NASA has successfully demonstrated the working of its Kilopower Nuclear Fission Reactor — a system designed to power bases on moon, Mars, and beyond and make deep-space exploration a reality.

The tests, dubbed Kilopower Reactor Using Stirling Technology (KRUSTY) experiment, were conducted at National Nuclear Security Administration’s (NNSA) Nevada facility over last five months. Though the tech is still a prototype, it worked as the agency expected and generated electricity with fission power, while demonstrating signs of stability and safety.

“We threw everything we could at this reactor, in terms of nominal and off-normal operating scenarios and KRUSTY passed with flying colors,” David Poston, the chief reactor designer at NNSA’s Los Alamos National Laboratory, said in a NASA statement.

The small, lightweight system, according to the space agency, uses solid, cast uranium-235 as fuel, which undergoes fission reactions to generate heat and convert that into electricity. When fully developed, it should be able to generate 10 kilowatts of power, which is enough to run several households for up to 10 years.

Artist's concept of new fission power system on the lunar surface. NASA

During the recent tests, which were conducted in four phases, scientists and engineers at NASA checked how the whole thing worked and dealt with failures. In the first two powerless phases, they checked how every component of the system worked, while the next two phases, they heated the core and checked the complete functioning of the reactor.

As part of the final phase, scientists simulated a 28-hour long mission which included everything, from starting the reactor and ramping up its power to holding its operation and finally shutting it down. According to a Gizmodo report, the reactor produced an output greater than four kilowatts at temperatures going around 800 degrees Celsius with a whopping 35 percent power efficiency.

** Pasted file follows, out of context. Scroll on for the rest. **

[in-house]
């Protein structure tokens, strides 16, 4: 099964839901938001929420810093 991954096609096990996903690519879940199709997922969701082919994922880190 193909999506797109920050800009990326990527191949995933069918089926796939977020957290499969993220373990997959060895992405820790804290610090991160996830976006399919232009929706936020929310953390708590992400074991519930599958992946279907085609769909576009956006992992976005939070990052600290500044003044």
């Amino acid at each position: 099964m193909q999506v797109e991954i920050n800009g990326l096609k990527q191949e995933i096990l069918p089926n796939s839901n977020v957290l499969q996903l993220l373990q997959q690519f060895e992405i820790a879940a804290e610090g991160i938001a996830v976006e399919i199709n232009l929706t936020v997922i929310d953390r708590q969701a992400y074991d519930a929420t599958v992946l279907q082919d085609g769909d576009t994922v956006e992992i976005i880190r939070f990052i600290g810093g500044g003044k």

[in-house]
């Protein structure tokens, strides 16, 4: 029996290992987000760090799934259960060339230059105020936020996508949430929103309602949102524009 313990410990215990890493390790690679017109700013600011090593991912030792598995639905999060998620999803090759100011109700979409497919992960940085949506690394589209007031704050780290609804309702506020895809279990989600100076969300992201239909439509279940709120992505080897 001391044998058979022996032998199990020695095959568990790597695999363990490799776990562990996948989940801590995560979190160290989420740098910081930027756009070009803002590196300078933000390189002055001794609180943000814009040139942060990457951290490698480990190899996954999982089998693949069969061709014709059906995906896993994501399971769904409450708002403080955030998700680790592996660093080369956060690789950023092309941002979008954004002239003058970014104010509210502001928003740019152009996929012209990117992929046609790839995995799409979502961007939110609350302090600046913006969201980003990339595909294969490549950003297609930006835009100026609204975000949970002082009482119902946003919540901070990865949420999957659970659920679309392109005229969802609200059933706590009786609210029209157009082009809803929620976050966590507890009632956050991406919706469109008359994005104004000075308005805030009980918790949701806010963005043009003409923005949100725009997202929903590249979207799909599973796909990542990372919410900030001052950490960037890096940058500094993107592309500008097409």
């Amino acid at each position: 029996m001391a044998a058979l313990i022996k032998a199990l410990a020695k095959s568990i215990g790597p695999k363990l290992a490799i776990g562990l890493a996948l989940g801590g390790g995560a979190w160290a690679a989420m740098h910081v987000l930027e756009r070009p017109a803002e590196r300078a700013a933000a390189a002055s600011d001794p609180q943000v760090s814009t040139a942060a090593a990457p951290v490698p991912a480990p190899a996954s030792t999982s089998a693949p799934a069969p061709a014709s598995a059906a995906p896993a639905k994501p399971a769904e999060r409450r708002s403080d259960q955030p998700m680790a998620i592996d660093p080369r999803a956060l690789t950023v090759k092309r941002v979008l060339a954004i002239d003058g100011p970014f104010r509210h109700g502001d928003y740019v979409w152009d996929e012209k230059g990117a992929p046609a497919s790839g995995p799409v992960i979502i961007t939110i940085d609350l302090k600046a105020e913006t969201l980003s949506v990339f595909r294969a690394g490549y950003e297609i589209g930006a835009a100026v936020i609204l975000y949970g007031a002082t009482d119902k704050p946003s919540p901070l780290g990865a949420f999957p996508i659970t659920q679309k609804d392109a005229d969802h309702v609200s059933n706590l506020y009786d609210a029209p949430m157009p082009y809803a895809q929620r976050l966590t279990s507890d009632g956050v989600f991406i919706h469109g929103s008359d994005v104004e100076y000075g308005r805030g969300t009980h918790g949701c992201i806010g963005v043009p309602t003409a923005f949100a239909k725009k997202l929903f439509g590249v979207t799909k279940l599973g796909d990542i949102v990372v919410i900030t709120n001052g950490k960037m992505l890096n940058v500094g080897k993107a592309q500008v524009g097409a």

The experiment even included a few failure points — such as a sudden decrease in power, engine failure, or failure of heat pipes — but the system kept working despite those glitches.

“We put the system through its paces,” lead Kilopower engineer Marc Gibson said. “We understand the reactor very well, and this test proved that the system works the way we designed it to work. No matter what environment we expose it to, the reactor performs very well.”

That said, the nuclear reactor would be the key to the agency’s upcoming deep-space missions to Moon, Mars, and beyond.

“Safe, efficient and plentiful energy will be the key to future robotic and human exploration,” Jim Reuter, NASA’s acting associate administrator for the Space Technology Mission Directorate (STMD) in Washington, said in the same statement. “I expect the Kilopower project to be an essential part of lunar and Mars power architectures as they evolve.”

As the tech is not dependent on solar energy, it is being seen as an essential element for lunar and Martian missions. On moon where nights are equal to 14 Earth days, the reactor could come handy enabling astronomers to explore shadowed craters, while on Mars it could provide power during prolonged "sunlight-reducing" dust storms or enable landing at high-northern latitudes where ice might be present.

For now, the agency will conduct additional risk-reduction activities on the reactor project to prepare it for future flight testing sometime in the future.